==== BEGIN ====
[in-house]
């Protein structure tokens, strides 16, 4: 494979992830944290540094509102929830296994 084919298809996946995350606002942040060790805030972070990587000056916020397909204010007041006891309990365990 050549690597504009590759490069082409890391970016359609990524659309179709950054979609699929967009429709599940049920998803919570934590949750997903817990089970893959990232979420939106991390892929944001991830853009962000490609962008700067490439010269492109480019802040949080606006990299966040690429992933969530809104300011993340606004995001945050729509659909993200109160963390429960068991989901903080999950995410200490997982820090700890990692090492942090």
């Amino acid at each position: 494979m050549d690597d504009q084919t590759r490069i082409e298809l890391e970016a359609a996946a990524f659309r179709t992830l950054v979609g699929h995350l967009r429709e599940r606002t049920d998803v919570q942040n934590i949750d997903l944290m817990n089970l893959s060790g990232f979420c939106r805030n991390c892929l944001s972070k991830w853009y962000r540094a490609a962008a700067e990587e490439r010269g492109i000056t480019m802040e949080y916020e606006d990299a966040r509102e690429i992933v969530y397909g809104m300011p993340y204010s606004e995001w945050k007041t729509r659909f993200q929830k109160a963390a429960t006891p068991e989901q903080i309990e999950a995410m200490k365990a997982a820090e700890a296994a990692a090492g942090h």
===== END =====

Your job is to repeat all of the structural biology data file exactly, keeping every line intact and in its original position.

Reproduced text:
[in-house]
């Protein structure tokens, strides 16, 4: 494979992830944290540094509102929830296994 084919298809996946995350606002942040060790805030972070990587000056916020397909204010007041006891309990365990 050549690597504009590759490069082409890391970016359609990524659309179709950054979609699929967009429709599940049920998803919570934590949750997903817990089970893959990232979420939106991390892929944001991830853009962000490609962008700067490439010269492109480019802040949080606006990299966040690429992933969530809104300011993340606004995001945050729509659909993200109160963390429960068991989901903080999950995410200490997982820090700890990692090492942090």
């Amino acid at each position: 494979m050549d690597d504009q084919t590759r490069i082409e298809l890391e970016a359609a996946a990524f659309r179709t992830l950054v979609g699929h995350l967009r429709e599940r606002t049920d998803v919570q942040n934590i949750d997903l944290m817990n089970l893959s060790g990232f979420c939106r805030n991390c892929l944001s972070k991830w853009y962000r540094a490609a962008a700067e990587e490439r010269g492109i000056t480019m802040e949080y916020e606006d990299a966040r509102e690429i992933v969530y397909g809104m300011p993340y204010s606004e995001w945050k007041t729509r659909f993200q929830k109160a963390a429960t006891p068991e989901q903080i309990e999950a995410m200490k365990a997982a820090e700890a296994a990692a090492g942090h």